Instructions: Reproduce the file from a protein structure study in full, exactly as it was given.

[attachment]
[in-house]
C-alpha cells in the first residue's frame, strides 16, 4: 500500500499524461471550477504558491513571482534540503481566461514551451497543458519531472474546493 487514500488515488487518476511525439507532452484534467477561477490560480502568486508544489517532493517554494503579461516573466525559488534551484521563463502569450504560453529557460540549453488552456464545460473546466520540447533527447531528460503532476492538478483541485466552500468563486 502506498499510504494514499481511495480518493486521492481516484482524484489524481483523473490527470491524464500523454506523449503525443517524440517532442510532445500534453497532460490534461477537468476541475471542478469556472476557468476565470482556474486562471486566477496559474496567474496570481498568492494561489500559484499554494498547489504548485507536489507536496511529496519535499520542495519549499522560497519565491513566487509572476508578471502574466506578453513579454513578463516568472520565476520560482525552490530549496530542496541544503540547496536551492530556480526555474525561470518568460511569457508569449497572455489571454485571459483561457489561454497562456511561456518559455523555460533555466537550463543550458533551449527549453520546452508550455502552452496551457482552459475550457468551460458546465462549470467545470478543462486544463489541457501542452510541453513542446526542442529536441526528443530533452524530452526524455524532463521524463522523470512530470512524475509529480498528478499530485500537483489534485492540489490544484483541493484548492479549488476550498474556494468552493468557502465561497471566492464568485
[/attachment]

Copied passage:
[in-house]
C-alpha cells in the first residue's frame, strides 16, 4: 500500500499524461471550477504558491513571482534540503481566461514551451497543458519531472474546493 487514500488515488487518476511525439507532452484534467477561477490560480502568486508544489517532493517554494503579461516573466525559488534551484521563463502569450504560453529557460540549453488552456464545460473546466520540447533527447531528460503532476492538478483541485466552500468563486 502506498499510504494514499481511495480518493486521492481516484482524484489524481483523473490527470491524464500523454506523449503525443517524440517532442510532445500534453497532460490534461477537468476541475471542478469556472476557468476565470482556474486562471486566477496559474496567474496570481498568492494561489500559484499554494498547489504548485507536489507536496511529496519535499520542495519549499522560497519565491513566487509572476508578471502574466506578453513579454513578463516568472520565476520560482525552490530549496530542496541544503540547496536551492530556480526555474525561470518568460511569457508569449497572455489571454485571459483561457489561454497562456511561456518559455523555460533555466537550463543550458533551449527549453520546452508550455502552452496551457482552459475550457468551460458546465462549470467545470478543462486544463489541457501542452510541453513542446526542442529536441526528443530533452524530452526524455524532463521524463522523470512530470512524475509529480498528478499530485500537483489534485492540489490544484483541493484548492479549488476550498474556494468552493468557502465561497471566492464568485